FIG. 3B shows a sectional view of a grid blade assembly 86 in the condition of FIG. 3A, while FIG. 3D shows such arrangement in the condition of FIG. 3C which will be discussed directly below.
In operation, when a complement of containers is received by the lanes of the packing head, the cylinder 78 is actuated to withdraw the stop blocks 74 to be aligned with the top edge of the far most cross finger 84. The actuation of the cylinder 78 also causes withdrawal of sliding blade 88 upon the stationary blade 90 as by engagement of the slide 102 within the slot 98. The movement of the sliding blade 88 causes the teeth 120 to engage the edges of the containers 80 and to move the same a distance determined by the distance of movement of the blade 88. For this purpose, it is well to note that the teeth 120 of the sliding blade 88 extend above the height of the next succeeding plateau 118 of the stationary blade 90 such that withdrawal of the blade 88 allows the teeth to contact and move the containers along the associated plateau 118. The teeth 120 are so positioned that the movement of the blade 88 causes the containers to be spaced with openings therebetween in alignment with the top edges of the cross fingers 84. In a preferred embodiment of the invention, the blade 88 moves 11/8 inch by actuation of the cylinder 78 such that the left most container 80 moves 11/8 inch, the next container moves 3/4 inch, the next 3/8 inch, and the last does not move at all. The result is a spacing between containers 80 of 3/8 inch centered above the top edge of a cross finger 84.
With the cylinder 78 having moved both the stop block 74 and the sliding blade 88 as just described, the containers 80 are positioned above the associated pockets of the case below and in alignment with the associated fingers for directing their drop into the case. Further, the containers 80 are spaced from the top edges of the cross fingers. At this point in time, the skid blade frame is shifted as is standard in the art such that the skid blade assemblies 86 slide from beneath the containers 80 allowing the containers to drop through the fingers 82,84 and into the case below. Again, such positioning and operation is best shown in FIGS. 3C and 3D. The shifting of the skid blade assemblies 86 is facilitated by the rollers 106 within the slots 108 of the stationary stop block bar 76.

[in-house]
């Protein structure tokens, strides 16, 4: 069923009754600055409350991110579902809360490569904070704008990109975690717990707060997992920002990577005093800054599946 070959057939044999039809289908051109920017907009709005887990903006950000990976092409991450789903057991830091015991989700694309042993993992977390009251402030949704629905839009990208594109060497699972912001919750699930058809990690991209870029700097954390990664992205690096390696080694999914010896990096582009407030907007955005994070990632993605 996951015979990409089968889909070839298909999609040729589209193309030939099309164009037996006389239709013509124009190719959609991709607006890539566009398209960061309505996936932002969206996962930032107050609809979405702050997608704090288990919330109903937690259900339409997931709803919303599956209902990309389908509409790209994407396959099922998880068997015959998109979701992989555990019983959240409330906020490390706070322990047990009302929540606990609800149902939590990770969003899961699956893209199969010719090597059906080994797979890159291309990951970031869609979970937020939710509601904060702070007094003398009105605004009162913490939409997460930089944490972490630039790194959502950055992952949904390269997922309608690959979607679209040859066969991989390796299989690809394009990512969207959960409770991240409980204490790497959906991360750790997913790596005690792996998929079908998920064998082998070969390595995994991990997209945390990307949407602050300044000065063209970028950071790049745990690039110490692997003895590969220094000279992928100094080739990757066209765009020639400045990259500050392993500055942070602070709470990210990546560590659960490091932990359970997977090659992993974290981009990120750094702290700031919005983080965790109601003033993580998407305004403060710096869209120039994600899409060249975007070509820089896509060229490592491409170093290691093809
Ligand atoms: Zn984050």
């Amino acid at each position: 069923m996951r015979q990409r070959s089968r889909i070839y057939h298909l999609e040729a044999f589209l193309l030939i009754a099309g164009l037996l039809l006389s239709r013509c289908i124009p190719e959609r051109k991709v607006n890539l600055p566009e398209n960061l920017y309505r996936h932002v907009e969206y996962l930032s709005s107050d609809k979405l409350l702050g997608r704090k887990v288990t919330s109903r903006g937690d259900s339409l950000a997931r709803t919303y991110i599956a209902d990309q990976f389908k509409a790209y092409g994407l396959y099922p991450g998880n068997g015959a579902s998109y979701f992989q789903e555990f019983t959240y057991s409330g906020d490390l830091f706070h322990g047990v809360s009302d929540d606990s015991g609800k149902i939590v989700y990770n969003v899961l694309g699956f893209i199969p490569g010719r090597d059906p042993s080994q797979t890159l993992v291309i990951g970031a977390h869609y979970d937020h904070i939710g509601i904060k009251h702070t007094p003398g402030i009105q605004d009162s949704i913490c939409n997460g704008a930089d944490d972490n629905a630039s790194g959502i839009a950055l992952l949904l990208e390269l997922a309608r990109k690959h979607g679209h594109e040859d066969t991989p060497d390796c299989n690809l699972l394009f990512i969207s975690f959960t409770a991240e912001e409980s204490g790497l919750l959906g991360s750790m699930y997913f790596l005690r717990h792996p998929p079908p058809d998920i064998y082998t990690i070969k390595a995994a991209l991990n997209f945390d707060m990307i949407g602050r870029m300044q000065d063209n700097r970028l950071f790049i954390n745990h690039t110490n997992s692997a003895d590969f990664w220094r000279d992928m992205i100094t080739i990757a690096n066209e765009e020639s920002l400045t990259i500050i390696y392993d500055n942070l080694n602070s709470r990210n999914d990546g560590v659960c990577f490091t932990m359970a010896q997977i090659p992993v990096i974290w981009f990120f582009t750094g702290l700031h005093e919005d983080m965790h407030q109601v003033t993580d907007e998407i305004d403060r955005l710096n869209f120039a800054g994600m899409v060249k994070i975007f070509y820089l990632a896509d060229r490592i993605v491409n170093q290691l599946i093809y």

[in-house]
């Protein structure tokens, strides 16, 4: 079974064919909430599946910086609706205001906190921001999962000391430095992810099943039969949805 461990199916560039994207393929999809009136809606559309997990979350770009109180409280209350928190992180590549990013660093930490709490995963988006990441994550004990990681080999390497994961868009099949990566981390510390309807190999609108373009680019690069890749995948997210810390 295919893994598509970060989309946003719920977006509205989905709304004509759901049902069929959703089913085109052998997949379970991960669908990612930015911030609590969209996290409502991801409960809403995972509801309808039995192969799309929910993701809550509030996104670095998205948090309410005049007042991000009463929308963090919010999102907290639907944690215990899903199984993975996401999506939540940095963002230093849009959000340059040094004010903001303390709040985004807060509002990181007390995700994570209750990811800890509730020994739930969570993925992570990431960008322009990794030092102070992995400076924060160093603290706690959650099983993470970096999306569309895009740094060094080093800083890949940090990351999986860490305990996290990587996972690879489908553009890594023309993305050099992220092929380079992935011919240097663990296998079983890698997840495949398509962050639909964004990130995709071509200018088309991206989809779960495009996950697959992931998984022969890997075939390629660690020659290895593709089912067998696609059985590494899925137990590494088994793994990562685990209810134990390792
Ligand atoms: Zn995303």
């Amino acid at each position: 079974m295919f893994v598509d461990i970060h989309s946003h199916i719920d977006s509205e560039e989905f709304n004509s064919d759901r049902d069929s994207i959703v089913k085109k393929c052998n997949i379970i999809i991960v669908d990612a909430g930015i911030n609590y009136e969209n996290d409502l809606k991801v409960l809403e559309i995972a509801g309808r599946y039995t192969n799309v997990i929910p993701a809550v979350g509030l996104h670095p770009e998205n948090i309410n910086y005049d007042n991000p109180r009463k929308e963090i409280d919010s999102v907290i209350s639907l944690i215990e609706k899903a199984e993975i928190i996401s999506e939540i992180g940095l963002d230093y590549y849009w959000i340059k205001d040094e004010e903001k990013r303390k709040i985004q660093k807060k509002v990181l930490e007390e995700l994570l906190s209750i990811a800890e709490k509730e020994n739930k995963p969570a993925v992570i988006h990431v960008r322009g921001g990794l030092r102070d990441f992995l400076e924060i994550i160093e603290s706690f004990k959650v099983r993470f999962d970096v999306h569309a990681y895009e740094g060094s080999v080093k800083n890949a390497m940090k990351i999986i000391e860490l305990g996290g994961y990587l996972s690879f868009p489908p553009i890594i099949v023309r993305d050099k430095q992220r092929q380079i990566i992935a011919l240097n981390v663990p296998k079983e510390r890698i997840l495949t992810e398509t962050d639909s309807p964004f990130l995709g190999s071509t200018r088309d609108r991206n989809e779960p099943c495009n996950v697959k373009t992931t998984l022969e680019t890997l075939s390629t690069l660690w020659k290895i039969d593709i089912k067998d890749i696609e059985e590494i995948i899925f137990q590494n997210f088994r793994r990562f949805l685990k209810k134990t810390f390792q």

It will be appreciated that the embodiment of FIG. 3 provides for skid blade assemblies which move both longitudinally of the grid lanes to obtain separation of the containers and transversely of the grid lanes to allow the containers to drop. Such orthogonal movements of the skid blade assemblies allow the assemblies to perform a dual function which achieves the effective packaging of rectangular containers.
Thus it can be seen that the objects of the invention have been satisfied by the structures presented hereinabove. While in accordance with the patent statutes only the best mode and preferred embodiments of the invention have been presented and described in detail, it is to be understood that the invention is not limited thereto or thereby. Accordingly, for an appreciation of the true scope and breadth of the invention reference should be had to the following claims.
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|Citing Patent||Filing date||Publication date||Applicant||Title|
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|U.S. Classification||53/539, 53/247, 53/248, 53/543|
|Nov 14, 1986||AS||Assignment|
Owner name: FIGGIE INTERNATIONAL, 1000 VIRGINIA CENTER PARKWAY
Free format text: ASSIGNMENT OF ASSIGNORS INTEREST.;ASSIGNOR:PROBST, TIMOTHY F.;REEL/FRAME:004629/0128
Effective date: 19861113
|Mar 25, 1987||AS||Assignment|
Owner name: FIGGIE INTERNATIONAL INC.
Free format text: MERGER;ASSIGNOR:FIGGIE INTERNATIONAL INC., (MERGED INTO) FIGGIE INTERNATIONAL HOLDINGS INC. (CHANGED TO);REEL/FRAME:004767/0822
Effective date: 19870323
|Jan 7, 1992||REMI||Maintenance fee reminder mailed|
|Jan 23, 1992||REMI||Maintenance fee reminder mailed|
|May 17, 1992||LAPS||Lapse for failure to pay maintenance fees|
|Jul 21, 1992||FP||Expired due to failure to pay maintenance fee|
Effective date: 19920517